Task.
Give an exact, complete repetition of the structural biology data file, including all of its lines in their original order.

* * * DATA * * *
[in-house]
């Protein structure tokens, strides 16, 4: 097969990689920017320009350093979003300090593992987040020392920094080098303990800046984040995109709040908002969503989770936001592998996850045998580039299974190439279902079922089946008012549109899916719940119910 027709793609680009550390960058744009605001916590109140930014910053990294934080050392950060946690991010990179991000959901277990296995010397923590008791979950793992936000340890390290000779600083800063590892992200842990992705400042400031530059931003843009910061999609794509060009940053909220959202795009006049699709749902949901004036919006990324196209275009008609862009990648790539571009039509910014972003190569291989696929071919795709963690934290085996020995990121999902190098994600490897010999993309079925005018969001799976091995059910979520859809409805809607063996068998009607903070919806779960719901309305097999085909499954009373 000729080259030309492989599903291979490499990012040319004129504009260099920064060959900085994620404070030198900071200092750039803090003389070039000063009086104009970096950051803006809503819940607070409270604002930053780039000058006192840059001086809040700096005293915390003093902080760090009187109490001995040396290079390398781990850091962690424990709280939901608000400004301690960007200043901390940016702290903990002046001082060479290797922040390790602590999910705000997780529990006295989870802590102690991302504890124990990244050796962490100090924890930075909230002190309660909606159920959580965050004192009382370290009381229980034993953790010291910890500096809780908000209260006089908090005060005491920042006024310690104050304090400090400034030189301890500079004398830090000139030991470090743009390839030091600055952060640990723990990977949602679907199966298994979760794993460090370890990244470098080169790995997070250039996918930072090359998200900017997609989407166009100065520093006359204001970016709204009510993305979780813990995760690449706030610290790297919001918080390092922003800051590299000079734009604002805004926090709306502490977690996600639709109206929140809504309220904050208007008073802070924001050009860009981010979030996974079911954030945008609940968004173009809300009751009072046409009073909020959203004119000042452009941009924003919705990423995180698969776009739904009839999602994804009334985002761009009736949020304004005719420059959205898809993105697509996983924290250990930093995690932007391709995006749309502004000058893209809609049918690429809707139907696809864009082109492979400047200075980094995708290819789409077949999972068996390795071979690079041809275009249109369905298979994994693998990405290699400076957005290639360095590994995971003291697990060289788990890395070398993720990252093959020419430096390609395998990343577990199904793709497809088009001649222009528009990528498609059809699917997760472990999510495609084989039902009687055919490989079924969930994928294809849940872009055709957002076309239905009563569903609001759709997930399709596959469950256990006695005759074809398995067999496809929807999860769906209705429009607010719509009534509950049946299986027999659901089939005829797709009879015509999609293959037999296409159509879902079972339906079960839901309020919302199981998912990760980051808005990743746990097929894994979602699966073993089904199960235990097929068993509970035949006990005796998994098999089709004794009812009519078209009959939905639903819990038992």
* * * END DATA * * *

[in-house]
């Protein structure tokens, strides 16, 4: 097969990689920017320009350093979003300090593992987040020392920094080098303990800046984040995109709040908002969503989770936001592998996850045998580039299974190439279902079922089946008012549109899916719940119910 027709793609680009550390960058744009605001916590109140930014910053990294934080050392950060946690991010990179991000959901277990296995010397923590008791979950793992936000340890390290000779600083800063590892992200842990992705400042400031530059931003843009910061999609794509060009940053909220959202795009006049699709749902949901004036919006990324196209275009008609862009990648790539571009039509910014972003190569291989696929071919795709963690934290085996020995990121999902190098994600490897010999993309079925005018969001799976091995059910979520859809409805809607063996068998009607903070919806779960719901309305097999085909499954009373 000729080259030309492989599903291979490499990012040319004129504009260099920064060959900085994620404070030198900071200092750039803090003389070039000063009086104009970096950051803006809503819940607070409270604002930053780039000058006192840059001086809040700096005293915390003093902080760090009187109490001995040396290079390398781990850091962690424990709280939901608000400004301690960007200043901390940016702290903990002046001082060479290797922040390790602590999910705000997780529990006295989870802590102690991302504890124990990244050796962490100090924890930075909230002190309660909606159920959580965050004192009382370290009381229980034993953790010291910890500096809780908000209260006089908090005060005491920042006024310690104050304090400090400034030189301890500079004398830090000139030991470090743009390839030091600055952060640990723990990977949602679907199966298994979760794993460090370890990244470098080169790995997070250039996918930072090359998200900017997609989407166009100065520093006359204001970016709204009510993305979780813990995760690449706030610290790297919001918080390092922003800051590299000079734009604002805004926090709306502490977690996600639709109206929140809504309220904050208007008073802070924001050009860009981010979030996974079911954030945008609940968004173009809300009751009072046409009073909020959203004119000042452009941009924003919705990423995180698969776009739904009839999602994804009334985002761009009736949020304004005719420059959205898809993105697509996983924290250990930093995690932007391709995006749309502004000058893209809609049918690429809707139907696809864009082109492979400047200075980094995708290819789409077949999972068996390795071979690079041809275009249109369905298979994994693998990405290699400076957005290639360095590994995971003291697990060289788990890395070398993720990252093959020419430096390609395998990343577990199904793709497809088009001649222009528009990528498609059809699917997760472990999510495609084989039902009687055919490989079924969930994928294809849940872009055709957002076309239905009563569903609001759709997930399709596959469950256990006695005759074809398995067999496809929807999860769906209705429009607010719509009534509950049946299986027999659901089939005829797709009879015509999609293959037999296409159509879902079972339906079960839901309020919302199981998912990760980051808005990743746990097929894994979602699966073993089904199960235990097929068993509970035949006990005796998994098999089709004794009812009519078209009959939905639903819990038992």